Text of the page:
RAY SUAREZ: The debate that keeps growing over the Iraq war and to Margaret Warner.
MARGARET WARNER: It's been a week of fierce argument over Iraq. Two days ago, the Senate debated and defeated a Democratic proposal to set a firm timetable for withdrawing U.S. troops. But it did vote 79-19 to make next year a period of -- quote -- significant transition of security back to the Iraqis.
Today, the argument took a dramatic turn in the House when Congressman John Murtha of Pennsylvania, the ranking Democrat on the Defense Appropriations Committee, a decorated Vietnam veteran who voted for the war, said it's time for the U.S. to leave. His remarks brought a swift rejoinder from leading defense Republicans. We join that debate now, first with Congressman John Murtha.
And, Congressman, welcome. Explain to us why you have now rejected the president's policy, which is the U.S. simply cannot leave Iraq until the Iraqis are ready to take on the security duties themselves.
REP. JOHN MURTHA: Well, Margaret, as I said in my comments in the news conference, this is a flawed policy wrapped in illusion. From the very start, they said the oil production would pay for any rehabilitation. It would only cost us a few billion dollars, that there would be a big coalition supporting us, and we'd get all kinds of money from everybody else. They expected to be able to do this with a lot less troops. They thought they'd have only forty or fifty thousand troops the first year.
Now I listened to, that I looked at the intelligence, and I thought, well, maybe they're right. And we gave them a club, hoping that he would be able to get an international coalition together.
MARGARET WARNER: Right.
REP. JOHN MURTHA: The intelligence was, obviously, wrong. I think everybody agrees to that. But the policy's been so flawed. They went in with inadequate number of troops to keep the thing under control in the transition to peace, and then after that, they disbanded the Iraqi army, which was the biggest single mistake that they made.
MARGARET WARNER: But Congressman, if I may interrupt, for instance, Sen. McCain, who is also critical of the way the war is being waged, is nonetheless saying the answer isn't to cut and run. The answer is to, if anything, send in more troops. I mean, what about the argument that it will just descend into civil war.
REP. JOHN MURTHA: Margaret, let me just tell you this: The time has come when 80 percent of the Iraqi people are saying that they want us out of there, that 45 percent of the Iraqi people say that the United States -- it's justified to kill Americans. So you have a country that wants us out of there, and we've become the enemy. We are the target.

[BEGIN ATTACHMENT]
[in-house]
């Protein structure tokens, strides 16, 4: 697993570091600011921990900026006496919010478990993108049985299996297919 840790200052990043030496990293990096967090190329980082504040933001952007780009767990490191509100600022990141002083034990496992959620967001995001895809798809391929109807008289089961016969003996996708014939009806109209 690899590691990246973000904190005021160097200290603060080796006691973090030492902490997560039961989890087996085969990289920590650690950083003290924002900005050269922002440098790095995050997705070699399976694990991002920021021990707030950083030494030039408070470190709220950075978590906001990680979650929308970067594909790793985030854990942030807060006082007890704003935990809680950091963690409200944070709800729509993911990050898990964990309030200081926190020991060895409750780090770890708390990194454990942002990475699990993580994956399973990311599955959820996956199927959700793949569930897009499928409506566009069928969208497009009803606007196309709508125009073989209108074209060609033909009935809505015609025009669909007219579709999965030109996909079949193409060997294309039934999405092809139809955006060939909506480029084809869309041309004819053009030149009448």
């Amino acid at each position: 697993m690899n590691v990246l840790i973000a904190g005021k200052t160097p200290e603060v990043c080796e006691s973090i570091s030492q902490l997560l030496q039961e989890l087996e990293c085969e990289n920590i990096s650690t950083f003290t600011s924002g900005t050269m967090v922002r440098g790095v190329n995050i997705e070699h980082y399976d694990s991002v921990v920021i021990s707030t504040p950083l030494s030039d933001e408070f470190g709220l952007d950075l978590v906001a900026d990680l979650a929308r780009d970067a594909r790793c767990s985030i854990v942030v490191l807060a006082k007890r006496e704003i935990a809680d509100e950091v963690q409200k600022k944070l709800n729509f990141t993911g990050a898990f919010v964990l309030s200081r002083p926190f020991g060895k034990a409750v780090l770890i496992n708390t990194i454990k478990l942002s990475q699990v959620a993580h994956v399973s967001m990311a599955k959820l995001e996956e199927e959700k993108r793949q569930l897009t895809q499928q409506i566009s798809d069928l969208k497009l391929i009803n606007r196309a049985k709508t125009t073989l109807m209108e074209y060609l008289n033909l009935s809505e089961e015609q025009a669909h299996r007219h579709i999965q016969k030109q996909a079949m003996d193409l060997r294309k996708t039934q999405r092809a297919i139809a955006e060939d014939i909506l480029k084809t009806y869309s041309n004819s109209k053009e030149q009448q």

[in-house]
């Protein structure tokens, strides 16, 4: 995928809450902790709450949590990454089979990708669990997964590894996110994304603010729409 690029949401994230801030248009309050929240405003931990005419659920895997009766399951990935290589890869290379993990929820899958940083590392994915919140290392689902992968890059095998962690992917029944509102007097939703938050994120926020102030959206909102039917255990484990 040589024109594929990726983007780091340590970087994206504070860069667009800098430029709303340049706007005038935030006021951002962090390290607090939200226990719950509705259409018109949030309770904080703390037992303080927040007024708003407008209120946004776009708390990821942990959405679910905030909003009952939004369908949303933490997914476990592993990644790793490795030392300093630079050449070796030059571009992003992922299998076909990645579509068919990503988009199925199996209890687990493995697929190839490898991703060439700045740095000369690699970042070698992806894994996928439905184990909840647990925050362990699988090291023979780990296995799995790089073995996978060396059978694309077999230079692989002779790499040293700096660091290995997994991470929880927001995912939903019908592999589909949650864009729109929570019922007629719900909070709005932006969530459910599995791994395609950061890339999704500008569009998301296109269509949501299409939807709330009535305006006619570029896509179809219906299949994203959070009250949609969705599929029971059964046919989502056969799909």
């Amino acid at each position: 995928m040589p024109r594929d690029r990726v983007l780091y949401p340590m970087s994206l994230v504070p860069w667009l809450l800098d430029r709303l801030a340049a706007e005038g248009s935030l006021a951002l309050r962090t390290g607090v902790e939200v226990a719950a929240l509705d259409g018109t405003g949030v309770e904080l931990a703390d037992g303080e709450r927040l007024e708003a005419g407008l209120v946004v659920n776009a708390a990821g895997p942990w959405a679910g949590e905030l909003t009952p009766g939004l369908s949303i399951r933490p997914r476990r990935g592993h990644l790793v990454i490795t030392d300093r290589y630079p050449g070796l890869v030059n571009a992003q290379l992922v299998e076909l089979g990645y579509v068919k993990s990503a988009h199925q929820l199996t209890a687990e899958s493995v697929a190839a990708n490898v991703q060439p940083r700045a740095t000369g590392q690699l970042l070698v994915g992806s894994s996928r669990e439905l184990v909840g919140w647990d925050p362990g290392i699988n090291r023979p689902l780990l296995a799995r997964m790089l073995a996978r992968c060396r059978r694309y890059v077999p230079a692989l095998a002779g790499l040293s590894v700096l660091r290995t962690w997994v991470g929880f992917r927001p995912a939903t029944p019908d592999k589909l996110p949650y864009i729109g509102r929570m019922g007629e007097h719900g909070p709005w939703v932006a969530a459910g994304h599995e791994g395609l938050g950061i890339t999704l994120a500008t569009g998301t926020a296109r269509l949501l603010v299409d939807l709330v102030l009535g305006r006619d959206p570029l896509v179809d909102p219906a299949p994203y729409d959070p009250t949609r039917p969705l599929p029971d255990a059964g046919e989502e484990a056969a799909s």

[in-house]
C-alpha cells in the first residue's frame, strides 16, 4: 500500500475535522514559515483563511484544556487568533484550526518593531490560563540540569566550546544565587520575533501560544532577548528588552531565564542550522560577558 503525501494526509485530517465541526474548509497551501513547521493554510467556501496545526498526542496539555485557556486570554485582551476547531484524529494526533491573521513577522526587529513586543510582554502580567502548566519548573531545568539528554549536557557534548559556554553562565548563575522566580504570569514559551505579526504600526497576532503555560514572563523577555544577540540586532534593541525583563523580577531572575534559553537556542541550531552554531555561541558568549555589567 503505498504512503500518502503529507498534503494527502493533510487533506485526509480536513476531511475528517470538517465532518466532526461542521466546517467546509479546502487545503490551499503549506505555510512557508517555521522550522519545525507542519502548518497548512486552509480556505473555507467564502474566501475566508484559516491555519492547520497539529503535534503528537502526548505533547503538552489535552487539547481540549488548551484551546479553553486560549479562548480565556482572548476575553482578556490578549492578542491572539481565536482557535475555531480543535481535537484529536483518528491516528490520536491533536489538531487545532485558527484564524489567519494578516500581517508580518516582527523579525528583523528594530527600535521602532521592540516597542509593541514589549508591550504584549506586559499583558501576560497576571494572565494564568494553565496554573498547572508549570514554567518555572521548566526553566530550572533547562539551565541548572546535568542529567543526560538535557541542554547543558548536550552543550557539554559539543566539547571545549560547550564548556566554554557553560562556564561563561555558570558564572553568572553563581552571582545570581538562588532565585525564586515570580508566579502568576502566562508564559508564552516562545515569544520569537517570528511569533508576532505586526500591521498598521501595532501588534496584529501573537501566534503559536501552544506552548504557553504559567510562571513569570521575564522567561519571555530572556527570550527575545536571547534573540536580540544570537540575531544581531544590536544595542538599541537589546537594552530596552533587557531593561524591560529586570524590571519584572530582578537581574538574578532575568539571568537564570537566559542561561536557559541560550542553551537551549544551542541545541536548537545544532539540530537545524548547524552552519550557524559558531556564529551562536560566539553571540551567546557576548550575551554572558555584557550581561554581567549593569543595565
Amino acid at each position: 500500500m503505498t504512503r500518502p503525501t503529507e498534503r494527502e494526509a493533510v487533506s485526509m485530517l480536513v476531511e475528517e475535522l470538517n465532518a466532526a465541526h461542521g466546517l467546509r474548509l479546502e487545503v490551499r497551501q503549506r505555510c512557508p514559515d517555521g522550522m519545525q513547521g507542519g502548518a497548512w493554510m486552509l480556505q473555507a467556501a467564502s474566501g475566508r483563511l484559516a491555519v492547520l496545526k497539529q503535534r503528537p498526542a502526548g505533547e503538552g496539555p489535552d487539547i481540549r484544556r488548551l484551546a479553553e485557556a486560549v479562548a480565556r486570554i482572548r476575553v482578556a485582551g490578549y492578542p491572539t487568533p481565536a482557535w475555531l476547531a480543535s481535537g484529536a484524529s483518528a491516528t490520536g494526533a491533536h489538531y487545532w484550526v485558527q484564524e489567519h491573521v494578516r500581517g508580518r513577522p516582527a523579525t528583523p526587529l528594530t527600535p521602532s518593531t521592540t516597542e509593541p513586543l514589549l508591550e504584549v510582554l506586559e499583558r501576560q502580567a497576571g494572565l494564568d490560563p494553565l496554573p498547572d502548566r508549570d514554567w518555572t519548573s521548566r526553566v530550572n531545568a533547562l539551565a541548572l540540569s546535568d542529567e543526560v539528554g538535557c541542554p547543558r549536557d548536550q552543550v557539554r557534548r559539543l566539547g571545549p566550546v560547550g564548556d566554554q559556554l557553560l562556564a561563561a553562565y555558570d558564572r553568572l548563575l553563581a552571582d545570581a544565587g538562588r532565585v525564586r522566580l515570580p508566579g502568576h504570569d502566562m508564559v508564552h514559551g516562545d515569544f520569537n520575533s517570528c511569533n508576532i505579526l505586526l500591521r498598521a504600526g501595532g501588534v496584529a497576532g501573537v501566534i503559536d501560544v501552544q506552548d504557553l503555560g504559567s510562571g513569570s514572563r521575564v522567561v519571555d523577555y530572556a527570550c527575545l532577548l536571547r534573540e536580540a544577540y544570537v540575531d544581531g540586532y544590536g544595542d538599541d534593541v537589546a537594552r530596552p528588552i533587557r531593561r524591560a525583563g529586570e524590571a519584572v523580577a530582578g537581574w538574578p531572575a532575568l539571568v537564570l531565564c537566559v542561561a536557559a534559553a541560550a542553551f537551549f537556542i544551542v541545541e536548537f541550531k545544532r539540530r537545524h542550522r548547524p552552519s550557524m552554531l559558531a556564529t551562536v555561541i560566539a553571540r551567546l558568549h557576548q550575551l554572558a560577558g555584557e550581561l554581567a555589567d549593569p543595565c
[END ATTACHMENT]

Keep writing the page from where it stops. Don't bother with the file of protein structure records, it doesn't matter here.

When I went to Iraq two months ago, I talk to the commanders at Adefa, the Marine commander, and I saw some of the explosive devices that were used. Incidents have increased in Iraq from 150 a week in a year to 700 a week in the last week. So we're losing that type of activity. They won the military victory in Iraq. They toppled Saddam Hussein. They defeated the army, but the incidents -- the economic situation has gotten worse.
So when I look at the reports, when I go out to the hospitals every week, and I see these young Americans in the hospitals and I see them with legs off, I see them with arms off, and they are so self-sacrificing, they don't ask for anything for themselves. They don't complain about their injuries. And they shouldn't. They're disciplined. They understand how it works.
MARGARET WARNER: Let me ask you about those soldiers because the Republicans - there were a lot of Republican critics came out today to take aim at your proposal, and they said if the U.S. leaves now before the job is done, it will simply devalue the sacrifice that the more than 2,000 Americans who died made, and all of these many, many--
REP. JOHN MURTHA: Margaret, Margaret, the flawed policy is what's devaluated their service. They had inadequate forces when they went in, and then they disbanded the army.
These troops are disciplined. They can't speak for themselves. It's up to the Congress of the United States. Only the Congress can send our nation to war, and the Congress -- and I voted to go to war. When I looked at the intelligence, I believed the same way they believed.
But now I believe the opposite. I believe we've done everything we can do. I believe we have become the enemy. And I'll tell you this: The Iraqis are not going to do the fighting unless we turn it over to them. They're going to let us continue.
If we allow our measurement to get out of their up to the Iraqis, we'll never get out. It's going to be up to us to decide when we get out of there.
Now, when I say redeploy our troops, I'm talking about to Kuwait, if they allow us to redeploy there, to Okinawa where we can be over the horizon, go back in, in case there's more terrorist activity.
You have got to remember, Margaret, there was no terrorist activity in Iraq at all before we went in there. There's been an increase. The State Department said there's been an increase in terrorist activity in the last couple of years, before they stopped putting the report out.
MARGARET WARNER: Okay. But the president does say, as you know, that for whatever reason Iraq --
REP. JOHN MURTHA: But the president said a lot of things, and they turned out not to be true. The president said there are weapons of mass destruction. The president said oil would pay for it. The president cut taxes at a time when we're in a war.
MARGARET WARNER: So do you reject -
REP. JOHN MURTHA: Just because he says it doesn't make it so. The American people don't believe this president.